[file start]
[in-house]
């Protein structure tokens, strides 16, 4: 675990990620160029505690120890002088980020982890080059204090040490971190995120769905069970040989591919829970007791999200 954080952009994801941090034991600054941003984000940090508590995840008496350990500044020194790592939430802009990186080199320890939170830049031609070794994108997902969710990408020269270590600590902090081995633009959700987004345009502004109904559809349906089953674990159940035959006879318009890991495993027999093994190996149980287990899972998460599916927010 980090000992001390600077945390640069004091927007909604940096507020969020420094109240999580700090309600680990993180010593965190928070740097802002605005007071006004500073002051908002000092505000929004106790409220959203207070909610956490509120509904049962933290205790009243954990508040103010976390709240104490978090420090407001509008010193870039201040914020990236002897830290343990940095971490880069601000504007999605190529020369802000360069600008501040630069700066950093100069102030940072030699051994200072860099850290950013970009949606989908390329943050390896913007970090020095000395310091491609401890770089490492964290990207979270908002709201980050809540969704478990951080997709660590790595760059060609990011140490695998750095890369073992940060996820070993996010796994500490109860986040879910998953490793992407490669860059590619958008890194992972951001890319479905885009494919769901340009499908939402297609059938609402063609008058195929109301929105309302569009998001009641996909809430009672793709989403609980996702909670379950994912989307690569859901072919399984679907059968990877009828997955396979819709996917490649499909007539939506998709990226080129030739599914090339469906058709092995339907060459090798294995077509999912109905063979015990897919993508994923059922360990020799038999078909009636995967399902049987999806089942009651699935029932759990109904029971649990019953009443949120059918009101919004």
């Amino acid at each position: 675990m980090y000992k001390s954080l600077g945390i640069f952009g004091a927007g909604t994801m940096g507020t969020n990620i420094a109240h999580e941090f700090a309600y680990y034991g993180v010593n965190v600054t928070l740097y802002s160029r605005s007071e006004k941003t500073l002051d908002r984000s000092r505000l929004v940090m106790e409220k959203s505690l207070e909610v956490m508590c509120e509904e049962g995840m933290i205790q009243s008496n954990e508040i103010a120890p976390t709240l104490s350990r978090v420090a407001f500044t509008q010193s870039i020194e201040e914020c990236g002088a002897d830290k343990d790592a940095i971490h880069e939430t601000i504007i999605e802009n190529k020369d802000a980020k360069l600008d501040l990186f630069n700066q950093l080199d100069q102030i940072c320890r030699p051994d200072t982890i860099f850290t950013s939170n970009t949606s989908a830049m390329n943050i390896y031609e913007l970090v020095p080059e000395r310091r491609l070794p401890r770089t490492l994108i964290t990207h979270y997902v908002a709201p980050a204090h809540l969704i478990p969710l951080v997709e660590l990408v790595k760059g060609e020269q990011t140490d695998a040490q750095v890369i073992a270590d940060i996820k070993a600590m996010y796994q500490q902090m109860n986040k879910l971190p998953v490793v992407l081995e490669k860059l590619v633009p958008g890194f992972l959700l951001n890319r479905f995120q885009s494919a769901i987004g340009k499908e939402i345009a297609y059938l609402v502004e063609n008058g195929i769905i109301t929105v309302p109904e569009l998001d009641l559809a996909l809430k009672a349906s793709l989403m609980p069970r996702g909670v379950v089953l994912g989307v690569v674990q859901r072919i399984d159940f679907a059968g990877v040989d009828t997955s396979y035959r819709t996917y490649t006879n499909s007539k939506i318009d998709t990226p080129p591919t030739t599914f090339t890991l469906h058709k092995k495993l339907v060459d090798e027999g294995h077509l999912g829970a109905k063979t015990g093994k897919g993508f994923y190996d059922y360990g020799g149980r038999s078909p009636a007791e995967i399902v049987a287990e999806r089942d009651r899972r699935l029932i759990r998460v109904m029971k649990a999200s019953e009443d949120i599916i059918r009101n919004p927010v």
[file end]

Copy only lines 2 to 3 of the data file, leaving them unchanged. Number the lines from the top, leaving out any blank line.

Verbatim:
């Protein structure tokens, strides 16, 4: 675990990620160029505690120890002088980020982890080059204090040490971190995120769905069970040989591919829970007791999200 954080952009994801941090034991600054941003984000940090508590995840008496350990500044020194790592939430802009990186080199320890939170830049031609070794994108997902969710990408020269270590600590902090081995633009959700987004345009502004109904559809349906089953674990159940035959006879318009890991495993027999093994190996149980287990899972998460599916927010 980090000992001390600077945390640069004091927007909604940096507020969020420094109240999580700090309600680990993180010593965190928070740097802002605005007071006004500073002051908002000092505000929004106790409220959203207070909610956490509120509904049962933290205790009243954990508040103010976390709240104490978090420090407001509008010193870039201040914020990236002897830290343990940095971490880069601000504007999605190529020369802000360069600008501040630069700066950093100069102030940072030699051994200072860099850290950013970009949606989908390329943050390896913007970090020095000395310091491609401890770089490492964290990207979270908002709201980050809540969704478990951080997709660590790595760059060609990011140490695998750095890369073992940060996820070993996010796994500490109860986040879910998953490793992407490669860059590619958008890194992972951001890319479905885009494919769901340009499908939402297609059938609402063609008058195929109301929105309302569009998001009641996909809430009672793709989403609980996702909670379950994912989307690569859901072919399984679907059968990877009828997955396979819709996917490649499909007539939506998709990226080129030739599914090339469906058709092995339907060459090798294995077509999912109905063979015990897919993508994923059922360990020799038999078909009636995967399902049987999806089942009651699935029932759990109904029971649990019953009443949120059918009101919004």
């Amino acid at each position: 675990m980090y000992k001390s954080l600077g945390i640069f952009g004091a927007g909604t994801m940096g507020t969020n990620i420094a109240h999580e941090f700090a309600y680990y034991g993180v010593n965190v600054t928070l740097y802002s160029r605005s007071e006004k941003t500073l002051d908002r984000s000092r505000l929004v940090m106790e409220k959203s505690l207070e909610v956490m508590c509120e509904e049962g995840m933290i205790q009243s008496n954990e508040i103010a120890p976390t709240l104490s350990r978090v420090a407001f500044t509008q010193s870039i020194e201040e914020c990236g002088a002897d830290k343990d790592a940095i971490h880069e939430t601000i504007i999605e802009n190529k020369d802000a980020k360069l600008d501040l990186f630069n700066q950093l080199d100069q102030i940072c320890r030699p051994d200072t982890i860099f850290t950013s939170n970009t949606s989908a830049m390329n943050i390896y031609e913007l970090v020095p080059e000395r310091r491609l070794p401890r770089t490492l994108i964290t990207h979270y997902v908002a709201p980050a204090h809540l969704i478990p969710l951080v997709e660590l990408v790595k760059g060609e020269q990011t140490d695998a040490q750095v890369i073992a270590d940060i996820k070993a600590m996010y796994q500490q902090m109860n986040k879910l971190p998953v490793v992407l081995e490669k860059l590619v633009p958008g890194f992972l959700l951001n890319r479905f995120q885009s494919a769901i987004g340009k499908e939402i345009a297609y059938l609402v502004e063609n008058g195929i769905i109301t929105v309302p109904e569009l998001d009641l559809a996909l809430k009672a349906s793709l989403m609980p069970r996702g909670v379950v089953l994912g989307v690569v674990q859901r072919i399984d159940f679907a059968g990877v040989d009828t997955s396979y035959r819709t996917y490649t006879n499909s007539k939506i318009d998709t990226p080129p591919t030739t599914f090339t890991l469906h058709k092995k495993l339907v060459d090798e027999g294995h077509l999912g829970a109905k063979t015990g093994k897919g993508f994923y190996d059922y360990g020799g149980r038999s078909p009636a007791e995967i399902v049987a287990e999806r089942d009651r899972r699935l029932i759990r998460v109904m029971k649990a999200s019953e009443d949120i599916i059918r009101n919004p927010v």